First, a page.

Quantitative phosphoproteomics of protein isoforms involved in EGF signalling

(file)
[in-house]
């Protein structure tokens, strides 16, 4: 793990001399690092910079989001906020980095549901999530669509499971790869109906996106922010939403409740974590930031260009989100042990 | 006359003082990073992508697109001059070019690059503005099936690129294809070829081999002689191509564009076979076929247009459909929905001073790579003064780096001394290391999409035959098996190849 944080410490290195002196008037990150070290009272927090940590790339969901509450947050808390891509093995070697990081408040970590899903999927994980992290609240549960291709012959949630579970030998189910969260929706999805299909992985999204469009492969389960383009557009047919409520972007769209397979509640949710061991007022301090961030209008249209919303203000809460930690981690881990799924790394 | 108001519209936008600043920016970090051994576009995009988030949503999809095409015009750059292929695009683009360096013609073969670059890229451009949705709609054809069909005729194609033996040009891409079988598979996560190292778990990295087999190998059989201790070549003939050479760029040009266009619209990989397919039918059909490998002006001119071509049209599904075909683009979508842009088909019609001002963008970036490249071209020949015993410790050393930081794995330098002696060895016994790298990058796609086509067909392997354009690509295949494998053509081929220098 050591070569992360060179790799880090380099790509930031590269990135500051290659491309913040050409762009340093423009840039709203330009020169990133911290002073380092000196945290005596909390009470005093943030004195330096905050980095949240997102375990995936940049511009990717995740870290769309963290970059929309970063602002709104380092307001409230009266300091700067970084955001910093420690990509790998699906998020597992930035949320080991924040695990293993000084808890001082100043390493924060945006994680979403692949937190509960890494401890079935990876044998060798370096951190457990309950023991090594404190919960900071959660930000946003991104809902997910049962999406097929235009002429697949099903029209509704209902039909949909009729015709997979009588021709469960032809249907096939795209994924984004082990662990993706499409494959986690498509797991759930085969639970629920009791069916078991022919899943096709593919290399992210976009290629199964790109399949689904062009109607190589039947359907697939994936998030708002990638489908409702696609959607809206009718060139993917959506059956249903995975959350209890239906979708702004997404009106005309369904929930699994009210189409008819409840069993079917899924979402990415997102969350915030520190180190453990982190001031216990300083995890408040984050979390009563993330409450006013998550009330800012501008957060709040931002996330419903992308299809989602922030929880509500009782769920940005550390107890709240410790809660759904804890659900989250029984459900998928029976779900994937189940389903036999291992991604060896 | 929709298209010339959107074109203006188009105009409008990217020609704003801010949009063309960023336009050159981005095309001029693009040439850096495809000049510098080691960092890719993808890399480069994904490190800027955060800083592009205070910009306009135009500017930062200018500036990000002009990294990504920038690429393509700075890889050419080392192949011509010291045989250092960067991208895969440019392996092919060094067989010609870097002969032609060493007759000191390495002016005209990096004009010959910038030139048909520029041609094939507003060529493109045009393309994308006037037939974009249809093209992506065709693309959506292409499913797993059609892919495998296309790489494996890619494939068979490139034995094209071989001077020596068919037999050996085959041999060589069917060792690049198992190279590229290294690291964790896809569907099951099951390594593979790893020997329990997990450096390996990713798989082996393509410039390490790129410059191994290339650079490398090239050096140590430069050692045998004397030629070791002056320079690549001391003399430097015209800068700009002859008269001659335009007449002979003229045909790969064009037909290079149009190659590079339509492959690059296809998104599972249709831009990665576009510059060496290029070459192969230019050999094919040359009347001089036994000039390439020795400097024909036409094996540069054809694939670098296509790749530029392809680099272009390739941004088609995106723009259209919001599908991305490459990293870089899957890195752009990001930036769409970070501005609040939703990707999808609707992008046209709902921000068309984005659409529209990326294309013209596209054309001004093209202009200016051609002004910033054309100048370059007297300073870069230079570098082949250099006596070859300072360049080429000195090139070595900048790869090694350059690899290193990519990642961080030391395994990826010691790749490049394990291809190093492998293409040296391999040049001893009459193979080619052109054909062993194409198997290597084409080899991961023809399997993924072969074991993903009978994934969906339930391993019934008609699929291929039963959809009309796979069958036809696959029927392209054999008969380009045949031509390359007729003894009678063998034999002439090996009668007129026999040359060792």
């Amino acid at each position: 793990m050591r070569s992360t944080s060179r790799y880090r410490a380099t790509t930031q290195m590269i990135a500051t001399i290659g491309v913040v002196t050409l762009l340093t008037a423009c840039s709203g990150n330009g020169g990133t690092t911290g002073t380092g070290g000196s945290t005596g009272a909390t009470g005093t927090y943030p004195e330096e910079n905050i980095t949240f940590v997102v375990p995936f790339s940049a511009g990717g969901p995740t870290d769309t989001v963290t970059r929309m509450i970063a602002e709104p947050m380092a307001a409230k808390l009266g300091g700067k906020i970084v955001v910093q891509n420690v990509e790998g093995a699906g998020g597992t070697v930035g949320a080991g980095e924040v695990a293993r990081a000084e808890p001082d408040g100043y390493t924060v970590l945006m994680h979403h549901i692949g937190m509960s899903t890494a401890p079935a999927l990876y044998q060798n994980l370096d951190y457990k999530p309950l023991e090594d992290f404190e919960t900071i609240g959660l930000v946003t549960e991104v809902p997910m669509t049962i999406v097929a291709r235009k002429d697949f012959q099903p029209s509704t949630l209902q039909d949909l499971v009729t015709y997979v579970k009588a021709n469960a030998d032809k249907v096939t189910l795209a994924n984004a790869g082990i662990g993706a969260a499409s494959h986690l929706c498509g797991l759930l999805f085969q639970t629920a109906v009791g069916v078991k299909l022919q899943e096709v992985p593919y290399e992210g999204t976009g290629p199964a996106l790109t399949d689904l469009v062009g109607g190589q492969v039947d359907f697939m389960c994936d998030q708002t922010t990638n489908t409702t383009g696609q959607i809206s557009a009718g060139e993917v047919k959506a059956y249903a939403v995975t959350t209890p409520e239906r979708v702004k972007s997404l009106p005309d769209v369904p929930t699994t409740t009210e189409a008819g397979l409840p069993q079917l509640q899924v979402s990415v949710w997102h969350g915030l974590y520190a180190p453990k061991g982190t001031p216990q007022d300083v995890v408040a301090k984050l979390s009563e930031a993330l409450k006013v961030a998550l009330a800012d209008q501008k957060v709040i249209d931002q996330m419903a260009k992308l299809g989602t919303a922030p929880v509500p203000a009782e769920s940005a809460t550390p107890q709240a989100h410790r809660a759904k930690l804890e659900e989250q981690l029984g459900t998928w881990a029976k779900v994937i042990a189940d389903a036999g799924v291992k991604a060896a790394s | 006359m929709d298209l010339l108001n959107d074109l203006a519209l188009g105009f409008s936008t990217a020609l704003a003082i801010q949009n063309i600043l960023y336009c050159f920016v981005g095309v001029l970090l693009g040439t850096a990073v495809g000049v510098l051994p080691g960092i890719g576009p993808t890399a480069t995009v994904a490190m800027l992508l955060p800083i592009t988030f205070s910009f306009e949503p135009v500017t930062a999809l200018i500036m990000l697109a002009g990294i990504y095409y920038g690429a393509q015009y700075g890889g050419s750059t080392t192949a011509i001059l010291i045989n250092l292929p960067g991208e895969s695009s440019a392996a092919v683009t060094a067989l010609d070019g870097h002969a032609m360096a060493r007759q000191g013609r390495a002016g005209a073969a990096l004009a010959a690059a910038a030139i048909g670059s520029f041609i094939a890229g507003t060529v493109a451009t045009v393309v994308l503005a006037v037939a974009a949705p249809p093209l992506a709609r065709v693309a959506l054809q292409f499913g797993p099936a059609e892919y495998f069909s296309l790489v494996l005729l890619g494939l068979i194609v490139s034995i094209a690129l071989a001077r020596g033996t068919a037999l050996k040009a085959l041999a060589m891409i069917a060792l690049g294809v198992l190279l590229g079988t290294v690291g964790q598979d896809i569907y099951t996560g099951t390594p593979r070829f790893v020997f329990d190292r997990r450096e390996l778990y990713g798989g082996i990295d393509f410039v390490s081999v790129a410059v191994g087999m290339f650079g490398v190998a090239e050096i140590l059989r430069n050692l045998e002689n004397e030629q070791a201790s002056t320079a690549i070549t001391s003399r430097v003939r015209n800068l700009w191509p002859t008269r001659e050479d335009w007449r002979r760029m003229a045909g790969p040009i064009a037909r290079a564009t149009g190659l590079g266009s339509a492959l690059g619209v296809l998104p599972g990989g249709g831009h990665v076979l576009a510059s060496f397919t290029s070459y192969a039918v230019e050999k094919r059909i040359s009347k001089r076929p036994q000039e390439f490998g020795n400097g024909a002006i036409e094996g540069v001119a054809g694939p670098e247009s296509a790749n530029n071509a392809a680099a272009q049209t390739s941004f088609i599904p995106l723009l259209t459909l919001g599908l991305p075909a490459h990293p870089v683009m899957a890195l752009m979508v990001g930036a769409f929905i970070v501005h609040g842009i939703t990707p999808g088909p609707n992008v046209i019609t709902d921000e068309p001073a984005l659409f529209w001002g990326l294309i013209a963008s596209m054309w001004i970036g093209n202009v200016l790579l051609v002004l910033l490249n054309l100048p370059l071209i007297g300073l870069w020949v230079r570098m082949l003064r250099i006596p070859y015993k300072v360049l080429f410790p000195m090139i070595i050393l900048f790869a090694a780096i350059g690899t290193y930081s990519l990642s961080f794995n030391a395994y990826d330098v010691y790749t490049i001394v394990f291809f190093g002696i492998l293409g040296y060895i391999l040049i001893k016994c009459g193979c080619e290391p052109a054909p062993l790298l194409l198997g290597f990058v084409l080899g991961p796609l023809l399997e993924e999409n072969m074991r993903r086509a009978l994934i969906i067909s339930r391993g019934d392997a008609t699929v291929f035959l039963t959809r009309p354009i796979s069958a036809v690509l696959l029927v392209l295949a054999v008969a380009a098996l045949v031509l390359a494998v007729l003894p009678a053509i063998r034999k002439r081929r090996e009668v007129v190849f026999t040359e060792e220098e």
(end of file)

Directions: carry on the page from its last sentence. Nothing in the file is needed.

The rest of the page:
This thesis describes the development of a new, powerful concept and approach to study signalling pathways based on top-down quantitative phosphoproteomics. This approach, called the Phospho-SILAC strategy, combines a first step of in-house developed phosphoprotein enrichment using Immobilized Affinity Metal Chromatography (IMAC), and Stable Isotope Labelling in Cell Culture (SILAC) with labelled arginine containing six 13C atoms. NRK49F cells grown in medium containing 13C6 Arg (heavy arginine, hR) were stimulated for short times with EGF and the cell lysate obtained was mixed in a ratio 1:1 with the lysate from unlabelled cells, used as control. Phosphoproteins were then enriched from the protein mixture using IMAC and displayed on 2D gels, allowing multiple isoform separation. Individual post-translational changes in different proteins and in different isoforms of the same protein upon EGF stimulation are described. Major focus was given to Hsp8 isoforms, as they were found to be differentially involved in EGF signalling when tested with antibodies against MAPK/CDK and PCK substrates. A potential MAPK phosphorylation site on Hsp8 N-terminal sequence was identified. The Phospho-SILAC strategy was also applied to Rho and Rab GTPases and their corresponding GDI (guanidine nucleotide dissociation inhibitor) molecules. Phosphorylation might regulate the binding between GTPase-GDI. The results obtained also suggested that RhoGDI-1 activity could be regulated by arginine methylation. A potent new concept and methodology is outlined for wider investigations of molecular dynamics and for guiding the selection of candidate proteins and their modification for further studies.